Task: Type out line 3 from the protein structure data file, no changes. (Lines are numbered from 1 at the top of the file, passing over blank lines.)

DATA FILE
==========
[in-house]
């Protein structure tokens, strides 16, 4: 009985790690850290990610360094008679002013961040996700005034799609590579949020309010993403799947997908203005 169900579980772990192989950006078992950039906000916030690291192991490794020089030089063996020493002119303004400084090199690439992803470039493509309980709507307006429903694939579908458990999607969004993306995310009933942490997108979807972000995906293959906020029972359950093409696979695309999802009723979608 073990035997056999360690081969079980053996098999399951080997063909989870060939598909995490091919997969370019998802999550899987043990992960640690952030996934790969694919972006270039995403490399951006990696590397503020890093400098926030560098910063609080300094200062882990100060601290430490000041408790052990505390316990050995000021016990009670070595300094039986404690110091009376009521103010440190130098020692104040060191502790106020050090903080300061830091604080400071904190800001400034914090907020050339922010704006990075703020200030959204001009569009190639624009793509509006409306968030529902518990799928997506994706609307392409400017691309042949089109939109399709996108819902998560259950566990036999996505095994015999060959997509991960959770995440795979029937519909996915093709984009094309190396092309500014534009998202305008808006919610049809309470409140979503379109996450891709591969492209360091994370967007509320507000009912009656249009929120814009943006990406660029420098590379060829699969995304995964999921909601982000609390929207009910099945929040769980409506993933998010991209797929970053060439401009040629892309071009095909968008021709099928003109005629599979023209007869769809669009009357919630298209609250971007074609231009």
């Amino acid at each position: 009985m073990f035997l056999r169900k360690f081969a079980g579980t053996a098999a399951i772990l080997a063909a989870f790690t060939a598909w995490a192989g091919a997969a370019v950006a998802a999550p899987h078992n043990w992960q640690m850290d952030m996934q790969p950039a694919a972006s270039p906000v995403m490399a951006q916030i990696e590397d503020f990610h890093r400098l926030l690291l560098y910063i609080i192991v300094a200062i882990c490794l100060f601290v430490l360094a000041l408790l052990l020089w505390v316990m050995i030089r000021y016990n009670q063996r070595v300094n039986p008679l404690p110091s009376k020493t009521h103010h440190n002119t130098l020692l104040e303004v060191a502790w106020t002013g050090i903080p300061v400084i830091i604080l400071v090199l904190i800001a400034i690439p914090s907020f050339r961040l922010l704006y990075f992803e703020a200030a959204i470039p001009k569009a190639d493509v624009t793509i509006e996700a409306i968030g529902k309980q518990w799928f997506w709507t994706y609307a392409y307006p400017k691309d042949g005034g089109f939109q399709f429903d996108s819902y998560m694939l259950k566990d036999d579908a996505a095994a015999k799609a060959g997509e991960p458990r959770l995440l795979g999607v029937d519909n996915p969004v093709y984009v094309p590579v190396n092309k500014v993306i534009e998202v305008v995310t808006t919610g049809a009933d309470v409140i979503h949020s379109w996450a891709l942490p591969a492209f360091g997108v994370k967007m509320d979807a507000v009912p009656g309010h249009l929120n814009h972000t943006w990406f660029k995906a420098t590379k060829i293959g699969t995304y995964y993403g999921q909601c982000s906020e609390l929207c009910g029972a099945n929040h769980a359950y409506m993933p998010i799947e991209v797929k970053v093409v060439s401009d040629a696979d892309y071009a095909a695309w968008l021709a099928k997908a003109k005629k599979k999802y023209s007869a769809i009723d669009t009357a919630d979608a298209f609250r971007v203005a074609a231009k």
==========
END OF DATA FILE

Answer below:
């Amino acid at each position: 009985m073990f035997l056999r169900k360690f081969a079980g579980t053996a098999a399951i772990l080997a063909a989870f790690t060939a598909w995490a192989g091919a997969a370019v950006a998802a999550p899987h078992n043990w992960q640690m850290d952030m996934q790969p950039a694919a972006s270039p906000v995403m490399a951006q916030i990696e590397d503020f990610h890093r400098l926030l690291l560098y910063i609080i192991v300094a200062i882990c490794l100060f601290v430490l360094a000041l408790l052990l020089w505390v316990m050995i030089r000021y016990n009670q063996r070595v300094n039986p008679l404690p110091s009376k020493t009521h103010h440190n002119t130098l020692l104040e303004v060191a502790w106020t002013g050090i903080p300061v400084i830091i604080l400071v090199l904190i800001a400034i690439p914090s907020f050339r961040l922010l704006y990075f992803e703020a200030a959204i470039p001009k569009a190639d493509v624009t793509i509006e996700a409306i968030g529902k309980q518990w799928f997506w709507t994706y609307a392409y307006p400017k691309d042949g005034g089109f939109q399709f429903d996108s819902y998560m694939l259950k566990d036999d579908a996505a095994a015999k799609a060959g997509e991960p458990r959770l995440l795979g999607v029937d519909n996915p969004v093709y984009v094309p590579v190396n092309k500014v993306i534009e998202v305008v995310t808006t919610g049809a009933d309470v409140i979503h949020s379109w996450a891709l942490p591969a492209f360091g997108v994370k967007m509320d979807a507000v009912p009656g309010h249009l929120n814009h972000t943006w990406f660029k995906a420098t590379k060829i293959g699969t995304y995964y993403g999921q909601c982000s906020e609390l929207c009910g029972a099945n929040h769980a359950y409506m993933p998010i799947e991209v797929k970053v093409v060439s401009d040629a696979d892309y071009a095909a695309w968008l021709a099928k997908a003109k005629k599979k999802y023209s007869a769809i009723d669009t009357a919630d979608a298209f609250r971007v203005a074609a231009k």